Designing a Coastal City

How Boston architects are creating a groundbreaking plan for resiliency.

Content used with permission from WIRED Magazine.

Robin Seidel, an architect working to save Boston from rising seawater, survived her first flood as a child. “I was nine years old when the police knocked on our door, telling us to evacuate because the Susquehanna River was breaching its banks,” she recalls. “I was scared. We had to quickly pack up and stay with my grandmother.”

“It engrained in me how weather impacts people. Now I’m motivated to design buildings that will stand the test of time.”   — Robin Seidel, AIA, Climate resiliency architect at Kleinfelder

Seidel, 33, was unharmed when the levees flooded in Kingston, Pennsylvania, in 1996. But the emergency—caused by blizzards and extreme rain—motivated her to pursue a lifelong passion: resilient design. “My interest in resilience began in childhood,” says Seidel, a member of the American Institute of Architects (AIA) and climate resiliency architect at Kleinfelder, a multidisciplinary firm focused on fighting climate change. “It ingrained in me how weather impacts people. Now I’m motivated to design buildings that will stand the test of time.”

In her new hometown of Boston, Seidel has plenty to keep her busy. The city is situated along the Gulf of Maine, which is warming faster than 99 percent of the ocean due, in part, to changing sea patterns from melting ice in Greenland and the Arctic Ocean. Coupled with increased heat and precipitation, the rising sea level is threatening the low-lying city, much of which was built on landfill over the past 300 years along a 50-square-mile harbor. In 2012, Boston narrowly avoided Hurricane Sandy, which pummeled neighboring New York City, killing 44 residents there and causing $19 billion in damages and lost economic activity. Then, in 2018, two nor’easters hit Boston at high tide, causing record-breaking flooding. “It was a wake-up call,” says Nasser Brahim, a senior planner at Kleinfelder. “Fifty years from now, Boston is on track to have significant flooding events once a month, costing $1.4 billion annually. So, Sandy missed us, but we’ve been acting like it hit.”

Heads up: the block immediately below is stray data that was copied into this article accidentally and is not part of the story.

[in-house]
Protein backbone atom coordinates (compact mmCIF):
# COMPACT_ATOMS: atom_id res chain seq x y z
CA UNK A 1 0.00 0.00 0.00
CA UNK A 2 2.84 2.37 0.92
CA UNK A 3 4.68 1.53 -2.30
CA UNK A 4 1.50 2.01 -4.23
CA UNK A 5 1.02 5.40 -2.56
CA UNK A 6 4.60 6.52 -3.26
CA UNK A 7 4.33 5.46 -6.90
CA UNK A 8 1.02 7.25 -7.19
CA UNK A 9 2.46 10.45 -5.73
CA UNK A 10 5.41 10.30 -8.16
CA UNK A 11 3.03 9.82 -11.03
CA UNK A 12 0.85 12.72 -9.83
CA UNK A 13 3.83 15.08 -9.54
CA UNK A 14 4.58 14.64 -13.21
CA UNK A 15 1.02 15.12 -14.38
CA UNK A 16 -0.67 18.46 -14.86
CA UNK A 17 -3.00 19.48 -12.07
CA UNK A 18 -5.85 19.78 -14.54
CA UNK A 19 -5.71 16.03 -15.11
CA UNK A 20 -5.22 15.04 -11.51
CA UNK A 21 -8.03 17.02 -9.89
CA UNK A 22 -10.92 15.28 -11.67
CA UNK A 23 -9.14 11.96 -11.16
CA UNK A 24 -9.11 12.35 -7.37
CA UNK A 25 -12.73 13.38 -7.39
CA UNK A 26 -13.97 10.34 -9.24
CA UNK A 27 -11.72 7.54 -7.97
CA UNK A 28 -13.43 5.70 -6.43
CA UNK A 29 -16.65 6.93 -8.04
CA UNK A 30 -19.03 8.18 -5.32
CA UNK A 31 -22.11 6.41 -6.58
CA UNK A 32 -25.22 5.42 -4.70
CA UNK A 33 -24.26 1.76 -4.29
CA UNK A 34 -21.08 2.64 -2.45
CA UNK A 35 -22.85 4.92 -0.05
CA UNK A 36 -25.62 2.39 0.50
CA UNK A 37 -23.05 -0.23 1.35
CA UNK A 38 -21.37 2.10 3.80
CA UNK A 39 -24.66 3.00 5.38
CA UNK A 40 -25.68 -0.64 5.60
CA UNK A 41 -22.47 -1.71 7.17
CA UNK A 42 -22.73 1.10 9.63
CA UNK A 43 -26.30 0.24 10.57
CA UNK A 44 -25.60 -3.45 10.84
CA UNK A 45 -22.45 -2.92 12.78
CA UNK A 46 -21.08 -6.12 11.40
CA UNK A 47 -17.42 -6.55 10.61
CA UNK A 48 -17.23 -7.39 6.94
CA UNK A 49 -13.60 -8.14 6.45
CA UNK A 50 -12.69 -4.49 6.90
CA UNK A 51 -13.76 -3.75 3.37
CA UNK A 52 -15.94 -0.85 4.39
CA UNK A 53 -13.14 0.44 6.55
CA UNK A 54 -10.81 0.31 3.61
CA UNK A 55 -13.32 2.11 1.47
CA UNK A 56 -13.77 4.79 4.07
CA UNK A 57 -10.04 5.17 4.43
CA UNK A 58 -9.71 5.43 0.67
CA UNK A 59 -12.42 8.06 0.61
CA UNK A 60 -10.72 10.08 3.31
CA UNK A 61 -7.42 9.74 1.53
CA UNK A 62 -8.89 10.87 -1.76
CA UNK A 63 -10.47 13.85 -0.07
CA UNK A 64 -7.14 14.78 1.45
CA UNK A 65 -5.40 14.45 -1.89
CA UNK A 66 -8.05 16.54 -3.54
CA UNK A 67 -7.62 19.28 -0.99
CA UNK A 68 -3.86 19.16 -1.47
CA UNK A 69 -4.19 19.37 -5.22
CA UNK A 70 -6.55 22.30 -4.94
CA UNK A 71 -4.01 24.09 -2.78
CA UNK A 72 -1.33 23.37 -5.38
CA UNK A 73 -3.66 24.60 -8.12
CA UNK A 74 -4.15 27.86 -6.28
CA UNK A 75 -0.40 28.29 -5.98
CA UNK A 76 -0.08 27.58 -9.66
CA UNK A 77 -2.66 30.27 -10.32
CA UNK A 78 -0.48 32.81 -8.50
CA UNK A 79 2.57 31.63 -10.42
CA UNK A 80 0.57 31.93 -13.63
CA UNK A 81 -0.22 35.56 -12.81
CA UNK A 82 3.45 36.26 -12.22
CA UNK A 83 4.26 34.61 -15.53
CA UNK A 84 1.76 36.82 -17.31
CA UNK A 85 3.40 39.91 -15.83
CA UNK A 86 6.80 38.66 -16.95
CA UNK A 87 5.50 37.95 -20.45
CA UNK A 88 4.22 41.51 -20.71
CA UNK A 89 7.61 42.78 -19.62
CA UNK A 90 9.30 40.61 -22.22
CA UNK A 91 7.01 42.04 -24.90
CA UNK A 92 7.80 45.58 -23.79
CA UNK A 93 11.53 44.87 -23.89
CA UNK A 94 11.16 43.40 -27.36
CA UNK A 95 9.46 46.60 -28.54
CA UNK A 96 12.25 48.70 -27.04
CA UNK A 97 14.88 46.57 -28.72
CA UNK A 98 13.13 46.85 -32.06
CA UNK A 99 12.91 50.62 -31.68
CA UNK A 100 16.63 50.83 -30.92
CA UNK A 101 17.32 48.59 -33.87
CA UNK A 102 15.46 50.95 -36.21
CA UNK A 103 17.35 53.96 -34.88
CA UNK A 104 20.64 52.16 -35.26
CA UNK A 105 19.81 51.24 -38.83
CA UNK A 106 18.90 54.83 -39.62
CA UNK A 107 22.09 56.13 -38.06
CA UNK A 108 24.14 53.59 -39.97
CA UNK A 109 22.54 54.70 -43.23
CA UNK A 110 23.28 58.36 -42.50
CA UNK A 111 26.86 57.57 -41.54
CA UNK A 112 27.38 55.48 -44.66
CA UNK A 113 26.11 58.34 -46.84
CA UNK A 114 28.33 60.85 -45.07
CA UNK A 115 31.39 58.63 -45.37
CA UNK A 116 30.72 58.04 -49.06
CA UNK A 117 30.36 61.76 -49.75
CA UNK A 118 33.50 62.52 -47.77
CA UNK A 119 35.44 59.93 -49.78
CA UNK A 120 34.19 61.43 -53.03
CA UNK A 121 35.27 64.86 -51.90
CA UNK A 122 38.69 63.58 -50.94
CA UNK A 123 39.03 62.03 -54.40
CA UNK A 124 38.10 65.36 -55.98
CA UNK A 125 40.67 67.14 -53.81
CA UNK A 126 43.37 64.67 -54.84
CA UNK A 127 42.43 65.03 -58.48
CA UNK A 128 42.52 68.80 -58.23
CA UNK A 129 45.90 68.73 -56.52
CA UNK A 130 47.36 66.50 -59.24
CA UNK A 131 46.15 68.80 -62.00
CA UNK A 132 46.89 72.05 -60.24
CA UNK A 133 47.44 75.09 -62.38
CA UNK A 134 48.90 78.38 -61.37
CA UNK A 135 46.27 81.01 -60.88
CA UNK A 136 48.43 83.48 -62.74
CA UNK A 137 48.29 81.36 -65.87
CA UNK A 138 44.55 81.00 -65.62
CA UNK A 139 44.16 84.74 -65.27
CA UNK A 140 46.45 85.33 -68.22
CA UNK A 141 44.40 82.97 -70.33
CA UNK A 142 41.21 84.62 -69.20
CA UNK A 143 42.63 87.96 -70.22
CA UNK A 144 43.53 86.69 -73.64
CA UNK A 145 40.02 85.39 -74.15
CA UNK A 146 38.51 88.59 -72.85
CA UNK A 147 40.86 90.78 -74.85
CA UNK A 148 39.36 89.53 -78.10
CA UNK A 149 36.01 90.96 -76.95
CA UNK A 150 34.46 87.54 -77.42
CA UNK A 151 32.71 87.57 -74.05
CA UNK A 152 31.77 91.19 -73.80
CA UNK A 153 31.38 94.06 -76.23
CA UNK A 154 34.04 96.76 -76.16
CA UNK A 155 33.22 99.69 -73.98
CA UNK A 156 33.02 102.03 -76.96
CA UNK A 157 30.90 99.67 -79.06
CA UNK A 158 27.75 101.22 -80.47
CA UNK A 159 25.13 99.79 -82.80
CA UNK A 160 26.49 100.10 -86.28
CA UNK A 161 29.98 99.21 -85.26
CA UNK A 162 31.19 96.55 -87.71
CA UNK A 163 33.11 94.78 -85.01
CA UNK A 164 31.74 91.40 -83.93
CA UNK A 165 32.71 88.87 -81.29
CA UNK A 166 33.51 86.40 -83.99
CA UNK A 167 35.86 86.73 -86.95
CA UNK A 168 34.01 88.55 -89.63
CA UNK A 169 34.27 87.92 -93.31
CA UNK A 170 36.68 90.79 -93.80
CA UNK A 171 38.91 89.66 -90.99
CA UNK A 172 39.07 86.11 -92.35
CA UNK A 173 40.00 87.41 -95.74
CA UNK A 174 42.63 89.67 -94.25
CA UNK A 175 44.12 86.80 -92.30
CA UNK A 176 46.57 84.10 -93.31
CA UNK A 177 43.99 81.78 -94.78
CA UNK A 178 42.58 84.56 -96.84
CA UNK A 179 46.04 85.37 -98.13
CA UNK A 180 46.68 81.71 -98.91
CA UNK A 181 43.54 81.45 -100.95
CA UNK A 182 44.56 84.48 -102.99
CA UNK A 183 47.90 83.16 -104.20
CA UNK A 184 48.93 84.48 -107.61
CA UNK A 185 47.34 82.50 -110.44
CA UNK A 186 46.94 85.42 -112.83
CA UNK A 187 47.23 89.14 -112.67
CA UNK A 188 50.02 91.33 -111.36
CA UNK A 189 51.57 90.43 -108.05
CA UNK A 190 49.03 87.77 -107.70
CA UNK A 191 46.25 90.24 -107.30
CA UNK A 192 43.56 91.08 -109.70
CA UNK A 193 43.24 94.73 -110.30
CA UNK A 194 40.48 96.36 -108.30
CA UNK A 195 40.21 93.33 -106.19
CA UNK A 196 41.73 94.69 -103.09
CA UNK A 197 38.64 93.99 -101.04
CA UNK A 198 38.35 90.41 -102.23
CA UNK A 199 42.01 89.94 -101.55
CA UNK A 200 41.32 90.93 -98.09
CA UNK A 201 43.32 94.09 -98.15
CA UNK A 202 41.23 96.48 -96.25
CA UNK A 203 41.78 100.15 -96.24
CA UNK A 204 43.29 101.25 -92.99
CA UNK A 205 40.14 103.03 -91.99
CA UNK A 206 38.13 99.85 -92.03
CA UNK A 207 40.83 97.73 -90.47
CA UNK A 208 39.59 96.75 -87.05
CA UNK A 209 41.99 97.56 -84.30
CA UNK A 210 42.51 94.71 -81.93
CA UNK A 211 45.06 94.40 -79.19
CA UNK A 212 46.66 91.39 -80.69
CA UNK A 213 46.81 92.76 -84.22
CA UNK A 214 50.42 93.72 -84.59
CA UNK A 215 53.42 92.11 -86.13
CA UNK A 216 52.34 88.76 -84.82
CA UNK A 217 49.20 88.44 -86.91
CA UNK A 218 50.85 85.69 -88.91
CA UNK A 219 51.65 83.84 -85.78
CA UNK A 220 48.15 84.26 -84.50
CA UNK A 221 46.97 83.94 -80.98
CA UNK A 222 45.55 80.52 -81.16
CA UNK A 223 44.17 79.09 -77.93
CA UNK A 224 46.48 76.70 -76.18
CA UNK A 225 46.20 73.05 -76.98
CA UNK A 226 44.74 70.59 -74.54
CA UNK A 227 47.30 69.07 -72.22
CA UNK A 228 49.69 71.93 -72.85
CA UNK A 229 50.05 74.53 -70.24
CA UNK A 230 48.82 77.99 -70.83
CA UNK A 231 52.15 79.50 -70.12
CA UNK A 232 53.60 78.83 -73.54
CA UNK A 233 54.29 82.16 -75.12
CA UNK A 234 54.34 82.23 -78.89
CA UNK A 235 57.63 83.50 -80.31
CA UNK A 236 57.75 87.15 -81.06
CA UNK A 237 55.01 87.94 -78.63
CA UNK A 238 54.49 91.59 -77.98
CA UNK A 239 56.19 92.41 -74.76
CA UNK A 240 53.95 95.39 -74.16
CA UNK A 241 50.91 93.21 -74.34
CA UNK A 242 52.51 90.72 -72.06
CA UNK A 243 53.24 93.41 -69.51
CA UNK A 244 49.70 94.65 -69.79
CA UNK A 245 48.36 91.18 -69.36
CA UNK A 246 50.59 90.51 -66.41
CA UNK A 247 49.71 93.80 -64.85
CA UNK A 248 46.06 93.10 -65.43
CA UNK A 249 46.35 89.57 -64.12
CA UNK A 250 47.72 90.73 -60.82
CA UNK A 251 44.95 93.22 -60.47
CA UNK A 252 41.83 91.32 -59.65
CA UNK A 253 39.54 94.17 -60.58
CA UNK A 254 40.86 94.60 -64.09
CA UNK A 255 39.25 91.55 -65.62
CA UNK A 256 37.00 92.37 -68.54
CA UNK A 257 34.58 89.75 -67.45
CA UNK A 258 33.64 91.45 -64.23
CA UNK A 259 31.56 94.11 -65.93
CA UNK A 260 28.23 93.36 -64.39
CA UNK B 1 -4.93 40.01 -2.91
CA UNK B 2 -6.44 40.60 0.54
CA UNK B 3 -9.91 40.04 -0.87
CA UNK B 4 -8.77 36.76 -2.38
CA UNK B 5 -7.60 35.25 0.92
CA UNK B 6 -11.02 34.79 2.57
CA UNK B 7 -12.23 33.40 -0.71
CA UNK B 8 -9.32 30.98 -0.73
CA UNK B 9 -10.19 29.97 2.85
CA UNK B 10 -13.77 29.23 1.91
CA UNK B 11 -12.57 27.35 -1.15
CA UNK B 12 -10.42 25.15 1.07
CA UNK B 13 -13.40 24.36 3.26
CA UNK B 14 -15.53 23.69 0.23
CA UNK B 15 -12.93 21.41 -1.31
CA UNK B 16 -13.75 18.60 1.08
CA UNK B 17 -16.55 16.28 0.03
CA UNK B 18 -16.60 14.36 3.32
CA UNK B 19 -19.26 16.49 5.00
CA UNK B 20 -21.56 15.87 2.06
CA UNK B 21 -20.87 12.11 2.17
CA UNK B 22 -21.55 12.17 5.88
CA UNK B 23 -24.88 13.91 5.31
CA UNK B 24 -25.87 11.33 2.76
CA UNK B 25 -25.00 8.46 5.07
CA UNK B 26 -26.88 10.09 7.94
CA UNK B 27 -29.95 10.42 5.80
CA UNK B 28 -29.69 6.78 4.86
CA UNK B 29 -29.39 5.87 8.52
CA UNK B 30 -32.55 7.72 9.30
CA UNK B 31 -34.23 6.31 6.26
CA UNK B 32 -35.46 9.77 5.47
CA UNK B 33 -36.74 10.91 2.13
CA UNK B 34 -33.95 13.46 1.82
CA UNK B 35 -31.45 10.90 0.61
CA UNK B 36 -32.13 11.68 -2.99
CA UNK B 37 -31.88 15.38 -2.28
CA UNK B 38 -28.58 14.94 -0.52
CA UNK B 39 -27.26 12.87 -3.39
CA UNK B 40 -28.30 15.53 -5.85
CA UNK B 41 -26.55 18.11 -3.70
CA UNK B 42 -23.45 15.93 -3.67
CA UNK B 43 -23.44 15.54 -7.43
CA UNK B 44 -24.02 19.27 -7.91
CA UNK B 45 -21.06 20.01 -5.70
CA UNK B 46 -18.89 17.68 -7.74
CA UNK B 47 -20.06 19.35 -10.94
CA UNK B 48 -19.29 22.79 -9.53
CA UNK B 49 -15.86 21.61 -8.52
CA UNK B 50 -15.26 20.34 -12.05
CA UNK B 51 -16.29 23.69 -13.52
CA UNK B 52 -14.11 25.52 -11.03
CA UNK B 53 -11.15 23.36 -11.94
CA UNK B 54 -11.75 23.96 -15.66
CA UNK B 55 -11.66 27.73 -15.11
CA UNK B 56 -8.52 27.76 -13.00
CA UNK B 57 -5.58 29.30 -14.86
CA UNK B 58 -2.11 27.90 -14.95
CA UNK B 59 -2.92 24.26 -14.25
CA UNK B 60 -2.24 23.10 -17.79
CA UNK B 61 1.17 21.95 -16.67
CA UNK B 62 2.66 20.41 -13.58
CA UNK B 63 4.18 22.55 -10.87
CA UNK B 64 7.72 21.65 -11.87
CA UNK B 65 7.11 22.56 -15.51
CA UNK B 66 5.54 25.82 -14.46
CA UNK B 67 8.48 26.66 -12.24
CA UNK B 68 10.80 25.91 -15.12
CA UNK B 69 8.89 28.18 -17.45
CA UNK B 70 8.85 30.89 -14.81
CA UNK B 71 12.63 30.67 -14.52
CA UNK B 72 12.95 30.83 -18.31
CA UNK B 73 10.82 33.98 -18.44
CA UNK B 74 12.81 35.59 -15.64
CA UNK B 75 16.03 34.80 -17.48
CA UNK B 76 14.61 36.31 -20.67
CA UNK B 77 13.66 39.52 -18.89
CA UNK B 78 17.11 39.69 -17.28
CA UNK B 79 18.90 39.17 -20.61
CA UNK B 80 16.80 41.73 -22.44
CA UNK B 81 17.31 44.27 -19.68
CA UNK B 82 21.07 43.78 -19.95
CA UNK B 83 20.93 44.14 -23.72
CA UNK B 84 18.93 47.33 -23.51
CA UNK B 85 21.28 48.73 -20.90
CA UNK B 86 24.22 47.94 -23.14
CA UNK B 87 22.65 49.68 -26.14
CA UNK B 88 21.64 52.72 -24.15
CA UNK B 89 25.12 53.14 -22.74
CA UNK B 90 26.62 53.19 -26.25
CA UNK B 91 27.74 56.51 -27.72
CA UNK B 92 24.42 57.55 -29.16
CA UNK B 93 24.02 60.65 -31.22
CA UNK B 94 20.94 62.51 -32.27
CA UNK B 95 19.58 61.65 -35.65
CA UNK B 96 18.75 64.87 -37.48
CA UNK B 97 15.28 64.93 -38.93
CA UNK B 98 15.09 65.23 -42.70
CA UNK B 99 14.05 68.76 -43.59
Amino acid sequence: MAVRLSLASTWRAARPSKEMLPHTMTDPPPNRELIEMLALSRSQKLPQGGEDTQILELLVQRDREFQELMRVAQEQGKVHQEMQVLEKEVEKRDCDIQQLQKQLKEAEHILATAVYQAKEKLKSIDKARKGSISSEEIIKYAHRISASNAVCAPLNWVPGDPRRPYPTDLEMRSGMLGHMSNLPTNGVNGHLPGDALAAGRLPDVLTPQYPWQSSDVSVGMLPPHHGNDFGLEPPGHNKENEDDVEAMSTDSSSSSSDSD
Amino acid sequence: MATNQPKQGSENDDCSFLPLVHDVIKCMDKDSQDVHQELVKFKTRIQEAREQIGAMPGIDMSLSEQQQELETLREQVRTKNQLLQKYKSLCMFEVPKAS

To save the 685,000-person city, the local government is calling on architects to help implement one of the most ambitious municipal resiliency plans in the United States: Climate Ready Boston. Launched in 2016 by Mayor Martin J. Walsh, Climate Ready Boston is an initiative to prepare the city for the long-term impacts of climate change. It aims to do so by implementing measures that include increasing access to the city’s 47-mile waterfront and simultaneously protecting it from major floods. First, officials commissioned local scientists to continuously research how climate change will impact the area in the next 50 years. Then they collaborated with architects, engineers, and landscape architects to design resilient solutions—ones that will withstand the natural elements—for the city’s five most at-risk coastal communities (Downtown and North End, East Boston, Charlestown, South Boston, and Dorchester). “Architects are at the forefront of climate adaptation,” says Chris Cook, the chief of environment, energy, and open space in Boston. “They’re designing public realms that not only protect communities but also give them great recreational benefit. Without their help, none of this stuff gets built.”

“It’s not just about keeping out water. They also look at how to keep the city alive, addressing issues of equity by finding a range of solutions that everyone can afford to ensure that neighborhoods retain their vitality”   — Jay Wickersham, AIA, lawyer in Boston